Last year, a Harvard University analysis found that people who eat more whole grains tend to live significantly longer lives.
This is no great surprise, given that whole grains appear to reduce the risk of heart disease, type 2 diabetes, obesity and stroke.
But eating whole grains should involve more than just swapping white bread for whole wheat, white rice for brown and ordinary pasta for the whole-wheat variety.
Try less familiar whole grains such as quinoa, wild rice, buckwheat, barley and millet. And go for the most colourful variety on the shelves — such as red quinoa — that contain more antioxidants.
There’s experimental evidence to suggest pigmented rice — red, purple or black — not only has five times more antioxidants than brown, but acts against allergies and has anti-cancer effects.
How can you tell if something’s whole grain? Sadly, it’s not always evident, but it’s easy to learn how.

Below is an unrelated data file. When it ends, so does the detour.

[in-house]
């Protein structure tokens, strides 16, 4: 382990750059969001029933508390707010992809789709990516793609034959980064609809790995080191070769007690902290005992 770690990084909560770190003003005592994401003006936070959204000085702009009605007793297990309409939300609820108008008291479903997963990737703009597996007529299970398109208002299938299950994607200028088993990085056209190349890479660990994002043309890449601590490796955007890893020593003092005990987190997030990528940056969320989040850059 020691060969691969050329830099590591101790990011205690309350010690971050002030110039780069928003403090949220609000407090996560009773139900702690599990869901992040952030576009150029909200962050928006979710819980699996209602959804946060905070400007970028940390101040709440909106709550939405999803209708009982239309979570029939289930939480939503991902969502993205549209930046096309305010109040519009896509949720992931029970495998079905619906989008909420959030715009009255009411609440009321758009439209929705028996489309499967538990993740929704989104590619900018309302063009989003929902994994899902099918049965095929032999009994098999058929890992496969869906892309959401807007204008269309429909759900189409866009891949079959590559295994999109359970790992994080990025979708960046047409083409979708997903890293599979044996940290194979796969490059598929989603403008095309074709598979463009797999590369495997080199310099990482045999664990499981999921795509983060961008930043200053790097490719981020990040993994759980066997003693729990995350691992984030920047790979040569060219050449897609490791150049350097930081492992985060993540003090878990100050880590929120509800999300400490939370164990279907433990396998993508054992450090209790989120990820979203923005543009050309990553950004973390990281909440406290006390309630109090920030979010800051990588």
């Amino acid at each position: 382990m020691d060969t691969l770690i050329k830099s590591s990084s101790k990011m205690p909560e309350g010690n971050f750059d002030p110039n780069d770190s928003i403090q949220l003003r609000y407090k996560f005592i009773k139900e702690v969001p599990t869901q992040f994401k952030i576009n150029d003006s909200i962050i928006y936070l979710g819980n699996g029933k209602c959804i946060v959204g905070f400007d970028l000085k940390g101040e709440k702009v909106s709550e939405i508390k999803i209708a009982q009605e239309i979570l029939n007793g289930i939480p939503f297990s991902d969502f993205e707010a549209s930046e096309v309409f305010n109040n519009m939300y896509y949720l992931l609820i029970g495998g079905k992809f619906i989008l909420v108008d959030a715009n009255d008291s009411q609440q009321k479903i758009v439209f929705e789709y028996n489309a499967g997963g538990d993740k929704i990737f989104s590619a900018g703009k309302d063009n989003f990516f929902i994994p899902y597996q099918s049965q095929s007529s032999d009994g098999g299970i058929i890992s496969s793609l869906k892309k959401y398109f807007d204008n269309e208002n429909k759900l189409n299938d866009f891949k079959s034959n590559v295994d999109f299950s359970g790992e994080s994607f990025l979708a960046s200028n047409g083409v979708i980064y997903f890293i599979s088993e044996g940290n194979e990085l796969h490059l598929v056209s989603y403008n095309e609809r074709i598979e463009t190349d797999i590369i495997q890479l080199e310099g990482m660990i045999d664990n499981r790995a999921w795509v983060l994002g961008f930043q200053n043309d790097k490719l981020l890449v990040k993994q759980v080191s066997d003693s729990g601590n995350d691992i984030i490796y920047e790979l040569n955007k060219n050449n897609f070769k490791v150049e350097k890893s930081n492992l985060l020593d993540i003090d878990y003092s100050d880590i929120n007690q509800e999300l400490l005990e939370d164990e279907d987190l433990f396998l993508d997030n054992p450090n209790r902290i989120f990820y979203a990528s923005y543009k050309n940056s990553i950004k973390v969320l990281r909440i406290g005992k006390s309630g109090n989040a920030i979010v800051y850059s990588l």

In the supermarket, anything labelled with the words multigrain, stone-ground, cracked wheat, seven-grain or bran is usually not a whole grain. They’re trying to distract you from the fact they are using refined grains.
Use the Five-to-One rule. Look at the nutrition facts label on the package and see if the ratio of grams of carbohydrates to grams of dietary fibre is five or less.
For example, let’s take 100 per cent whole-wheat Wonder Bread, which has 30g of carbohydrates and 3g of fibre. Thirty divided by three is ten. Well, ten is more than five, so the whole-wheat Wonder Bread goes back on the shelf.
Compare that with a sprouted-grain bread that has 15g of carbohydrates and 3g of fibre. No problem — it passes the test.